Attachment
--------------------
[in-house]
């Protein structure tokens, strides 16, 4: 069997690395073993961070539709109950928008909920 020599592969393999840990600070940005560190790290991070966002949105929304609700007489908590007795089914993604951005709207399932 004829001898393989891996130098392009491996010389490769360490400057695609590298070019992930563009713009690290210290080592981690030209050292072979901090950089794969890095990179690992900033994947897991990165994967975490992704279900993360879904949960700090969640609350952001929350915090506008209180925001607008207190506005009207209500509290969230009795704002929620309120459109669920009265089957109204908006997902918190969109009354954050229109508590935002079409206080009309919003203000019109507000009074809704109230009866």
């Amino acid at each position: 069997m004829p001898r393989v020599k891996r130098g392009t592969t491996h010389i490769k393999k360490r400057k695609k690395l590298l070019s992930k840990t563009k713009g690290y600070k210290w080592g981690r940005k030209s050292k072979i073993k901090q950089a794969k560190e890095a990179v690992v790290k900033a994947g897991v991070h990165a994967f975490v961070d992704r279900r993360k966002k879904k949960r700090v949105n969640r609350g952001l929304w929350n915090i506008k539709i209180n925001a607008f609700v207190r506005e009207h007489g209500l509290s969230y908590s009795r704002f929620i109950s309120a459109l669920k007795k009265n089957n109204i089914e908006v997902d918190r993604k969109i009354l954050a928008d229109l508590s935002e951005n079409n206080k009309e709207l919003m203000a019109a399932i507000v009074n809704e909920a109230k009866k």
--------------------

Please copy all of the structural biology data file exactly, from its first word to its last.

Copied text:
[in-house]
């Protein structure tokens, strides 16, 4: 069997690395073993961070539709109950928008909920 020599592969393999840990600070940005560190790290991070966002949105929304609700007489908590007795089914993604951005709207399932 004829001898393989891996130098392009491996010389490769360490400057695609590298070019992930563009713009690290210290080592981690030209050292072979901090950089794969890095990179690992900033994947897991990165994967975490992704279900993360879904949960700090969640609350952001929350915090506008209180925001607008207190506005009207209500509290969230009795704002929620309120459109669920009265089957109204908006997902918190969109009354954050229109508590935002079409206080009309919003203000019109507000009074809704109230009866």
């Amino acid at each position: 069997m004829p001898r393989v020599k891996r130098g392009t592969t491996h010389i490769k393999k360490r400057k695609k690395l590298l070019s992930k840990t563009k713009g690290y600070k210290w080592g981690r940005k030209s050292k072979i073993k901090q950089a794969k560190e890095a990179v690992v790290k900033a994947g897991v991070h990165a994967f975490v961070d992704r279900r993360k966002k879904k949960r700090v949105n969640r609350g952001l929304w929350n915090i506008k539709i209180n925001a607008f609700v207190r506005e009207h007489g209500l509290s969230y908590s009795r704002f929620i109950s309120a459109l669920k007795k009265n089957n109204i089914e908006v997902d918190r993604k969109i009354l954050a928008d229109l508590s935002e951005n079409n206080k009309e709207l919003m203000a019109a399932i507000v009074n809704e909920a109230k009866k």